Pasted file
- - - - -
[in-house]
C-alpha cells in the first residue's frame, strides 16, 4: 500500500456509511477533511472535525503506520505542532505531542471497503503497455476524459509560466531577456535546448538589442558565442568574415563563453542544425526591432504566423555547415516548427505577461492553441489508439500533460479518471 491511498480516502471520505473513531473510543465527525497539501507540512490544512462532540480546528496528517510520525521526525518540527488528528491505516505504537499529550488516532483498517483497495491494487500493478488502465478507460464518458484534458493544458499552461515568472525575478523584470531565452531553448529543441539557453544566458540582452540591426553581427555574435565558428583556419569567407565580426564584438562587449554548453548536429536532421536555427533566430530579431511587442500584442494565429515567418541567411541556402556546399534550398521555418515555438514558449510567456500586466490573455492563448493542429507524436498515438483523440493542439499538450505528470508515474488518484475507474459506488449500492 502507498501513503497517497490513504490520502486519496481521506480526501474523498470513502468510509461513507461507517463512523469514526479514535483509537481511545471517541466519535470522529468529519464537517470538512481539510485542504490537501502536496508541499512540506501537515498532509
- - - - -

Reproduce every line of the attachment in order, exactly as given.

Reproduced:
[in-house]
C-alpha cells in the first residue's frame, strides 16, 4: 500500500456509511477533511472535525503506520505542532505531542471497503503497455476524459509560466531577456535546448538589442558565442568574415563563453542544425526591432504566423555547415516548427505577461492553441489508439500533460479518471 491511498480516502471520505473513531473510543465527525497539501507540512490544512462532540480546528496528517510520525521526525518540527488528528491505516505504537499529550488516532483498517483497495491494487500493478488502465478507460464518458484534458493544458499552461515568472525575478523584470531565452531553448529543441539557453544566458540582452540591426553581427555574435565558428583556419569567407565580426564584438562587449554548453548536429536532421536555427533566430530579431511587442500584442494565429515567418541567411541556402556546399534550398521555418515555438514558449510567456500586466490573455492563448493542429507524436498515438483523440493542439499538450505528470508515474488518484475507474459506488449500492 502507498501513503497517497490513504490520502486519496481521506480526501474523498470513502468510509461513507461507517463512523469514526479514535483509537481511545471517541466519535470522529468529519464537517470538512481539510485542504490537501502536496508541499512540506501537515498532509